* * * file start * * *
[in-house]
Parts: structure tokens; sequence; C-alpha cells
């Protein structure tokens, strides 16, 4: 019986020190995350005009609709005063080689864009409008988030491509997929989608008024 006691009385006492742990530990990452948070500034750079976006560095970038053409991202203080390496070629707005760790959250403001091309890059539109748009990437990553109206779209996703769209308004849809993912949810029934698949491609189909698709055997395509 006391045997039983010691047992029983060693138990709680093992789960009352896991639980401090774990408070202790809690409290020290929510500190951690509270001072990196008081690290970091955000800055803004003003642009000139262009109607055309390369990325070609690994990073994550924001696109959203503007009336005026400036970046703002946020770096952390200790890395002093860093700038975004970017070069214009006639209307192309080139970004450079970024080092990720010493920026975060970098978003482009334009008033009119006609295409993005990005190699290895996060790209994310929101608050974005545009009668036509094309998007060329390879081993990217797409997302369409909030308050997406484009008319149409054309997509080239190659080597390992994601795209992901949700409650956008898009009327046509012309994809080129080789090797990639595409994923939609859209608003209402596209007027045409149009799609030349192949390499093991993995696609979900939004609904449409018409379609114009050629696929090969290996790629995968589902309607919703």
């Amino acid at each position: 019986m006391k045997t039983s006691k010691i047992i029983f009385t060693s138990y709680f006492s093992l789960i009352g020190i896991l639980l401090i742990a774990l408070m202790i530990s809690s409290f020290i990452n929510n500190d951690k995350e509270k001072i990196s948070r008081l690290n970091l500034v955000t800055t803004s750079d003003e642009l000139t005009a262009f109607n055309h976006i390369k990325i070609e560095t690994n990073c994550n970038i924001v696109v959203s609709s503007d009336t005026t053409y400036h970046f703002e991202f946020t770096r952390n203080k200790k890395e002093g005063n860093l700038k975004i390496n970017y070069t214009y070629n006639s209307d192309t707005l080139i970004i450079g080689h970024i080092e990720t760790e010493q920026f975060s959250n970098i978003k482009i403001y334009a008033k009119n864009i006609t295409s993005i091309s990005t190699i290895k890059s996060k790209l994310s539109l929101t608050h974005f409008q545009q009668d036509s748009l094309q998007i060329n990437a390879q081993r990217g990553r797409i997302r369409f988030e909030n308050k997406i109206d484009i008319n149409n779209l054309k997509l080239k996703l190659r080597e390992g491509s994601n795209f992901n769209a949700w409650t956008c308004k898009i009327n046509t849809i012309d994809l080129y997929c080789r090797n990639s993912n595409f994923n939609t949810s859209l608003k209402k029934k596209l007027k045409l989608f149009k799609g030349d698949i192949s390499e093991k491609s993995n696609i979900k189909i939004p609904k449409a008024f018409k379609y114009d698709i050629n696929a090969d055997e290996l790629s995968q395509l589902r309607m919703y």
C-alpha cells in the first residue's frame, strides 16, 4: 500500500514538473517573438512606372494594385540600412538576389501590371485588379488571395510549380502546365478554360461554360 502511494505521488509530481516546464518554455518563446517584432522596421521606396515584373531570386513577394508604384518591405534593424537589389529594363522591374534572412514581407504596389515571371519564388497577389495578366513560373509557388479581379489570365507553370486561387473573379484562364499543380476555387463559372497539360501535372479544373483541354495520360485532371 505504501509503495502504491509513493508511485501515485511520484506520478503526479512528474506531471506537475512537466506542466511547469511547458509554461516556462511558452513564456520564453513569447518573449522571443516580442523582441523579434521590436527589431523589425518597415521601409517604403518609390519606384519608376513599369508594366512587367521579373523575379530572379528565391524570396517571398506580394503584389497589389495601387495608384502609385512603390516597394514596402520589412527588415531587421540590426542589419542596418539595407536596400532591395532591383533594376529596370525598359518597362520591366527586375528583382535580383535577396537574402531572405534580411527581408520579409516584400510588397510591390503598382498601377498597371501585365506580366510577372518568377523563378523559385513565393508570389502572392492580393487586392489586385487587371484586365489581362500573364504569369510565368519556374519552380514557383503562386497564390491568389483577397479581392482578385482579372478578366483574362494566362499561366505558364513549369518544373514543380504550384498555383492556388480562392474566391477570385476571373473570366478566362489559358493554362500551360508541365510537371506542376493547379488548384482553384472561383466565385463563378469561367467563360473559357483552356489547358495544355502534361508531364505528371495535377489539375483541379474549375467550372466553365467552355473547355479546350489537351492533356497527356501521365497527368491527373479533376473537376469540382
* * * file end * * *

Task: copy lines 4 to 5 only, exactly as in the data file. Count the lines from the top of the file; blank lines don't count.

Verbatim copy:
């Amino acid at each position: 019986m006391k045997t039983s006691k010691i047992i029983f009385t060693s138990y709680f006492s093992l789960i009352g020190i896991l639980l401090i742990a774990l408070m202790i530990s809690s409290f020290i990452n929510n500190d951690k995350e509270k001072i990196s948070r008081l690290n970091l500034v955000t800055t803004s750079d003003e642009l000139t005009a262009f109607n055309h976006i390369k990325i070609e560095t690994n990073c994550n970038i924001v696109v959203s609709s503007d009336t005026t053409y400036h970046f703002e991202f946020t770096r952390n203080k200790k890395e002093g005063n860093l700038k975004i390496n970017y070069t214009y070629n006639s209307d192309t707005l080139i970004i450079g080689h970024i080092e990720t760790e010493q920026f975060s959250n970098i978003k482009i403001y334009a008033k009119n864009i006609t295409s993005i091309s990005t190699i290895k890059s996060k790209l994310s539109l929101t608050h974005f409008q545009q009668d036509s748009l094309q998007i060329n990437a390879q081993r990217g990553r797409i997302r369409f988030e909030n308050k997406i109206d484009i008319n149409n779209l054309k997509l080239k996703l190659r080597e390992g491509s994601n795209f992901n769209a949700w409650t956008c308004k898009i009327n046509t849809i012309d994809l080129y997929c080789r090797n990639s993912n595409f994923n939609t949810s859209l608003k209402k029934k596209l007027k045409l989608f149009k799609g030349d698949i192949s390499e093991k491609s993995n696609i979900k189909i939004p609904k449409a008024f018409k379609y114009d698709i050629n696929a090969d055997e290996l790629s995968q395509l589902r309607m919703y």
C-alpha cells in the first residue's frame, strides 16, 4: 500500500514538473517573438512606372494594385540600412538576389501590371485588379488571395510549380502546365478554360461554360 502511494505521488509530481516546464518554455518563446517584432522596421521606396515584373531570386513577394508604384518591405534593424537589389529594363522591374534572412514581407504596389515571371519564388497577389495578366513560373509557388479581379489570365507553370486561387473573379484562364499543380476555387463559372497539360501535372479544373483541354495520360485532371 505504501509503495502504491509513493508511485501515485511520484506520478503526479512528474506531471506537475512537466506542466511547469511547458509554461516556462511558452513564456520564453513569447518573449522571443516580442523582441523579434521590436527589431523589425518597415521601409517604403518609390519606384519608376513599369508594366512587367521579373523575379530572379528565391524570396517571398506580394503584389497589389495601387495608384502609385512603390516597394514596402520589412527588415531587421540590426542589419542596418539595407536596400532591395532591383533594376529596370525598359518597362520591366527586375528583382535580383535577396537574402531572405534580411527581408520579409516584400510588397510591390503598382498601377498597371501585365506580366510577372518568377523563378523559385513565393508570389502572392492580393487586392489586385487587371484586365489581362500573364504569369510565368519556374519552380514557383503562386497564390491568389483577397479581392482578385482579372478578366483574362494566362499561366505558364513549369518544373514543380504550384498555383492556388480562392474566391477570385476571373473570366478566362489559358493554362500551360508541365510537371506542376493547379488548384482553384472561383466565385463563378469561367467563360473559357483552356489547358495544355502534361508531364505528371495535377489539375483541379474549375467550372466553365467552355473547355479546350489537351492533356497527356501521365497527368491527373479533376473537376469540382